About 1000 alien species have been reported in the Mediterranean Sea, more by far than in other European seas. A small number of the marine invasive alien species induce human health impacts, being venomous and poisonous. Recently, the news of the death of three Libyan fishers who consumed the poisonous silver-cheeked toadfish, have drawn the attention of the media and the public. As marine scientists, engaged in the study of alien species, we wish to provide accurate information concerning these new health hazards.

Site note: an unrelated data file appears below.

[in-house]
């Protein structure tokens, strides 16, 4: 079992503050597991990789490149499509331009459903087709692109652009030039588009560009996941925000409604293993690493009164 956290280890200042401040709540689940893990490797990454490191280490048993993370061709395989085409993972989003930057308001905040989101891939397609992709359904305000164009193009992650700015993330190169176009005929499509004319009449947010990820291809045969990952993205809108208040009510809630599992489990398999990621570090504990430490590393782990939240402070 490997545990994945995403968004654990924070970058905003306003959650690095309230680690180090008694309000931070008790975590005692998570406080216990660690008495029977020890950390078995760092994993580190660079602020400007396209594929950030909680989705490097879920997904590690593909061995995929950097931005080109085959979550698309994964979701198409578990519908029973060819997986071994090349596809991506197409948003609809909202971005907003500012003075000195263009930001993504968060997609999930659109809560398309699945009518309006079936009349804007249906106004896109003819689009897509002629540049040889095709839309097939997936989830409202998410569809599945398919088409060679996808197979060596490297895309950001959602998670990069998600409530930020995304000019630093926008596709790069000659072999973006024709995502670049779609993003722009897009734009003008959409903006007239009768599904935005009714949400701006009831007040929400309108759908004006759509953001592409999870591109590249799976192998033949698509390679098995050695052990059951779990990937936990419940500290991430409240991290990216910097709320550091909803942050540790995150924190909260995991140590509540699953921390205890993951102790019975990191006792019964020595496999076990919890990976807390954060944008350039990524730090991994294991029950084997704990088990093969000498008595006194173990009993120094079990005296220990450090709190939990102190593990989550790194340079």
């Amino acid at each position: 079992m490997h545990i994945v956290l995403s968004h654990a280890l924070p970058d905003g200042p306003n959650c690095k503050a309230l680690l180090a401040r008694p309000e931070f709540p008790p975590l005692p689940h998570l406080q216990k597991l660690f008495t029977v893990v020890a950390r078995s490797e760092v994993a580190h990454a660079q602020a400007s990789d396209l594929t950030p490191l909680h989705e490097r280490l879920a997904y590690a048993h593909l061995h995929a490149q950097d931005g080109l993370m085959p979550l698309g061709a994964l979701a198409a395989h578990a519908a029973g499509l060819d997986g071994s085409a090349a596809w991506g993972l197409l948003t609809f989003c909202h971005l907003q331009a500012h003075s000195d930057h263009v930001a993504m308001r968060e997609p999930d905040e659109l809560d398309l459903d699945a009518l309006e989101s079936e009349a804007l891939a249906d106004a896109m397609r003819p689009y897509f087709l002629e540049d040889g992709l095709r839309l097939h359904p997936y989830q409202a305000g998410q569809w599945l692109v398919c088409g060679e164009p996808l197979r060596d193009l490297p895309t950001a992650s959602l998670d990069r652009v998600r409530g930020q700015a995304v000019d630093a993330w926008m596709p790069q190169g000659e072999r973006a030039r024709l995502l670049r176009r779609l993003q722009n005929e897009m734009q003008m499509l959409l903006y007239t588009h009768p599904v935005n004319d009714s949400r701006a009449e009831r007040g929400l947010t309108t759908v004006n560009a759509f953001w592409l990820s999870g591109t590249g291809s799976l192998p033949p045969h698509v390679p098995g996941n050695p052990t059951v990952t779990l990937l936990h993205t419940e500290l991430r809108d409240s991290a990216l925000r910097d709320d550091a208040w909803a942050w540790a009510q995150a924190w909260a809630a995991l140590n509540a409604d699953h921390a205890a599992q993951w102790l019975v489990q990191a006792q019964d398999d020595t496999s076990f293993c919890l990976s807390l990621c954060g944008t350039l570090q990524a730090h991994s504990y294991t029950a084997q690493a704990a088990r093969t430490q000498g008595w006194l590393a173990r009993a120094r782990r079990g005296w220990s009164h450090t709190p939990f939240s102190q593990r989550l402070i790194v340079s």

Among the alien species recorded in the Mediterranean Sea, ten are noted as human health hazards – seven fish, a sea urchin, a scyphozoan jellyfish and a hydrozoan. Most have either been post-millennial records or have greatly increased their spread in the last decade. All originate in the Indian Ocean or the Indo-west Pacific Ocean and are considered to have entered the Mediterranean through the Suez Canal. Four species are confined to the Levant and Tunisia, and even for those recorded further west and north (e.g. Silver-cheeked toadfish Lagocephalus sceleratus, Dusky spinefoot Siganus luridus, Marbled spinefoot Siganus rivulatus, Nomadic jellyfish Rhopilema nomadica and Lionfish Pterois miles), the largest populations occur in the Levant. With rising temperature, it is likely these thermophilic species will expand their range.